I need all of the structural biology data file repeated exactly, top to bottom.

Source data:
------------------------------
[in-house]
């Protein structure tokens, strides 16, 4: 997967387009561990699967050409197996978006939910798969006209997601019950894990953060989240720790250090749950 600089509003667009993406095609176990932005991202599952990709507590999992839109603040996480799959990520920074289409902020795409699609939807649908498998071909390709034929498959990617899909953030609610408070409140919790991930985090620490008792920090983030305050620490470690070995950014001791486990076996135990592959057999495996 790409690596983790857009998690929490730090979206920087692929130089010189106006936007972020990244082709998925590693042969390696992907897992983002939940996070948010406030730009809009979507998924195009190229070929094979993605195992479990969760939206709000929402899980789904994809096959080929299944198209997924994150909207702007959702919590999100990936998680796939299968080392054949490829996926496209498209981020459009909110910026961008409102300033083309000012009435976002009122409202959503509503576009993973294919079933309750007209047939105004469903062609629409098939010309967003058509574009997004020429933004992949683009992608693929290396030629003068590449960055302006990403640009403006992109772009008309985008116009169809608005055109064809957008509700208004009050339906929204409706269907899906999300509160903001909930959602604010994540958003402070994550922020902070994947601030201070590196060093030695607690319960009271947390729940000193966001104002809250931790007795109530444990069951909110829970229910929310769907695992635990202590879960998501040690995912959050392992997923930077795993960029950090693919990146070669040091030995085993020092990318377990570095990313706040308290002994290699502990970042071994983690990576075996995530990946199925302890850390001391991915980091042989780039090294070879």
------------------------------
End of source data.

[in-house]
């Protein structure tokens, strides 16, 4: 997967387009561990699967050409197996978006939910798969006209997601019950894990953060989240720790250090749950 600089509003667009993406095609176990932005991202599952990709507590999992839109603040996480799959990520920074289409902020795409699609939807649908498998071909390709034929498959990617899909953030609610408070409140919790991930985090620490008792920090983030305050620490470690070995950014001791486990076996135990592959057999495996 790409690596983790857009998690929490730090979206920087692929130089010189106006936007972020990244082709998925590693042969390696992907897992983002939940996070948010406030730009809009979507998924195009190229070929094979993605195992479990969760939206709000929402899980789904994809096959080929299944198209997924994150909207702007959702919590999100990936998680796939299968080392054949490829996926496209498209981020459009909110910026961008409102300033083309000012009435976002009122409202959503509503576009993973294919079933309750007209047939105004469903062609629409098939010309967003058509574009997004020429933004992949683009992608693929290396030629003068590449960055302006990403640009403006992109772009008309985008116009169809608005055109064809957008509700208004009050339906929204409706269907899906999300509160903001909930959602604010994540958003402070994550922020902070994947601030201070590196060093030695607690319960009271947390729940000193966001104002809250931790007795109530444990069951909110829970229910929310769907695992635990202590879960998501040690995912959050392992997923930077795993960029950090693919990146070669040091030995085993020092990318377990570095990313706040308290002994290699502990970042071994983690990576075996995530990946199925302890850390001391991915980091042989780039090294070879």